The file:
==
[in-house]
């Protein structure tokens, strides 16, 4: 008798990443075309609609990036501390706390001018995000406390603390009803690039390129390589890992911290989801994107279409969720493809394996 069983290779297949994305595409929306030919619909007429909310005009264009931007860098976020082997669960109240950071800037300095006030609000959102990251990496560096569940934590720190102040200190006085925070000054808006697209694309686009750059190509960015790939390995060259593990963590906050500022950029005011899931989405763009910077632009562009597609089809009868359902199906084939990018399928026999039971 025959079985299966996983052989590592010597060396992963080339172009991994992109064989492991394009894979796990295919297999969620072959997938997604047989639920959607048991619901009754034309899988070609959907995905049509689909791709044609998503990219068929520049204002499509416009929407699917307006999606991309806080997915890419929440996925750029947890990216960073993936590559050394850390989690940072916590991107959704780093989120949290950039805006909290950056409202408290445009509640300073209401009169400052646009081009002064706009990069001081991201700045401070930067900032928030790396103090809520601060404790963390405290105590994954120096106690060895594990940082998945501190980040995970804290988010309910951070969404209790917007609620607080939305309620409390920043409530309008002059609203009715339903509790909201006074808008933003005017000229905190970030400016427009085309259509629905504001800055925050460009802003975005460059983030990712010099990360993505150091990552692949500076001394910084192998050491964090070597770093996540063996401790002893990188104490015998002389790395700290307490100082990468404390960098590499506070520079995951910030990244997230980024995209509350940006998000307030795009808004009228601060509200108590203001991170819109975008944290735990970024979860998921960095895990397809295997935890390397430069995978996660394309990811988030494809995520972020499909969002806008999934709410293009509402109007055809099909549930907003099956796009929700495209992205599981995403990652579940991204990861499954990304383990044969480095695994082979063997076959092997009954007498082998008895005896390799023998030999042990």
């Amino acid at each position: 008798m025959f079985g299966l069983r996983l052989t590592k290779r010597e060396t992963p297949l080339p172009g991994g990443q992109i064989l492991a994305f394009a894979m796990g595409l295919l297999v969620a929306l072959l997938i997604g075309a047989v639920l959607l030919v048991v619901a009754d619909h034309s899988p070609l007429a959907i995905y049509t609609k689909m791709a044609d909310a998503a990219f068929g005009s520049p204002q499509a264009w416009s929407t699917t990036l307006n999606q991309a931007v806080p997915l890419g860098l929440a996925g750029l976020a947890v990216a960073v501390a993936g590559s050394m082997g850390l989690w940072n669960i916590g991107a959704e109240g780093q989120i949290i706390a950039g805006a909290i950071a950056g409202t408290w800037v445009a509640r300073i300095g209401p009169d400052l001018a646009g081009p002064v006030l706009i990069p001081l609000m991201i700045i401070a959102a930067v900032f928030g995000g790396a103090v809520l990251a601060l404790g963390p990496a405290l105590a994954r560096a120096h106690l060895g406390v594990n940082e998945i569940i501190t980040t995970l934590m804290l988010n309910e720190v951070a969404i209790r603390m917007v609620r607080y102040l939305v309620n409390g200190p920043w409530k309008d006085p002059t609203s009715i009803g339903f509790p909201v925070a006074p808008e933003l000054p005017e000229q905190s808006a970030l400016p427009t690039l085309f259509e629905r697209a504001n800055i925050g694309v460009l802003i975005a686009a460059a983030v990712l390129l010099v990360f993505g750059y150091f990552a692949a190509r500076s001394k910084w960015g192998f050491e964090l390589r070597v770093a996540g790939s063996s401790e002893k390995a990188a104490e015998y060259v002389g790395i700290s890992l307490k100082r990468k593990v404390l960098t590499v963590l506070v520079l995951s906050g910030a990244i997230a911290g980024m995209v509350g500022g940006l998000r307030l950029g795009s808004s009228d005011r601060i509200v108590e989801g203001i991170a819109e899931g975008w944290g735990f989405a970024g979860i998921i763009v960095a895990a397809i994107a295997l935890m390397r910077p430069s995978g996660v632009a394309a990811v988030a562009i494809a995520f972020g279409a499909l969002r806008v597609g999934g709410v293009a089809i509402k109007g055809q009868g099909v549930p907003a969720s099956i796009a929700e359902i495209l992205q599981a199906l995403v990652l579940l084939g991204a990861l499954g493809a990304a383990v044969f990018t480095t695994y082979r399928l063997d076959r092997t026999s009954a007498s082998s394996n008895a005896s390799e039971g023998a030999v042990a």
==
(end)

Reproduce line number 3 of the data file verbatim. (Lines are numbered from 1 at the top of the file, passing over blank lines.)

């Amino acid at each position: 008798m025959f079985g299966l069983r996983l052989t590592k290779r010597e060396t992963p297949l080339p172009g991994g990443q992109i064989l492991a994305f394009a894979m796990g595409l295919l297999v969620a929306l072959l997938i997604g075309a047989v639920l959607l030919v048991v619901a009754d619909h034309s899988p070609l007429a959907i995905y049509t609609k689909m791709a044609d909310a998503a990219f068929g005009s520049p204002q499509a264009w416009s929407t699917t990036l307006n999606q991309a931007v806080p997915l890419g860098l929440a996925g750029l976020a947890v990216a960073v501390a993936g590559s050394m082997g850390l989690w940072n669960i916590g991107a959704e109240g780093q989120i949290i706390a950039g805006a909290i950071a950056g409202t408290w800037v445009a509640r300073i300095g209401p009169d400052l001018a646009g081009p002064v006030l706009i990069p001081l609000m991201i700045i401070a959102a930067v900032f928030g995000g790396a103090v809520l990251a601060l404790g963390p990496a405290l105590a994954r560096a120096h106690l060895g406390v594990n940082e998945i569940i501190t980040t995970l934590m804290l988010n309910e720190v951070a969404i209790r603390m917007v609620r607080y102040l939305v309620n409390g200190p920043w409530k309008d006085p002059t609203s009715i009803g339903f509790p909201v925070a006074p808008e933003l000054p005017e000229q905190s808006a970030l400016p427009t690039l085309f259509e629905r697209a504001n800055i925050g694309v460009l802003i975005a686009a460059a983030v990712l390129l010099v990360f993505g750059y150091f990552a692949a190509r500076s001394k910084w960015g192998f050491e964090l390589r070597v770093a996540g790939s063996s401790e002893k390995a990188a104490e015998y060259v002389g790395i700290s890992l307490k100082r990468k593990v404390l960098t590499v963590l506070v520079l995951s906050g910030a990244i997230a911290g980024m995209v509350g500022g940006l998000r307030l950029g795009s808004s009228d005011r601060i509200v108590e989801g203001i991170a819109e899931g975008w944290g735990f989405a970024g979860i998921i763009v960095a895990a397809i994107a295997l935890m390397r910077p430069s995978g996660v632009a394309a990811v988030a562009i494809a995520f972020g279409a499909l969002r806008v597609g999934g709410v293009a089809i509402k109007g055809q009868g099909v549930p907003a969720s099956i796009a929700e359902i495209l992205q599981a199906l995403v990652l579940l084939g991204a990861l499954g493809a990304a383990v044969f990018t480095t695994y082979r399928l063997d076959r092997t026999s009954a007498s082998s394996n008895a005896s390799e039971g023998a030999v042990a």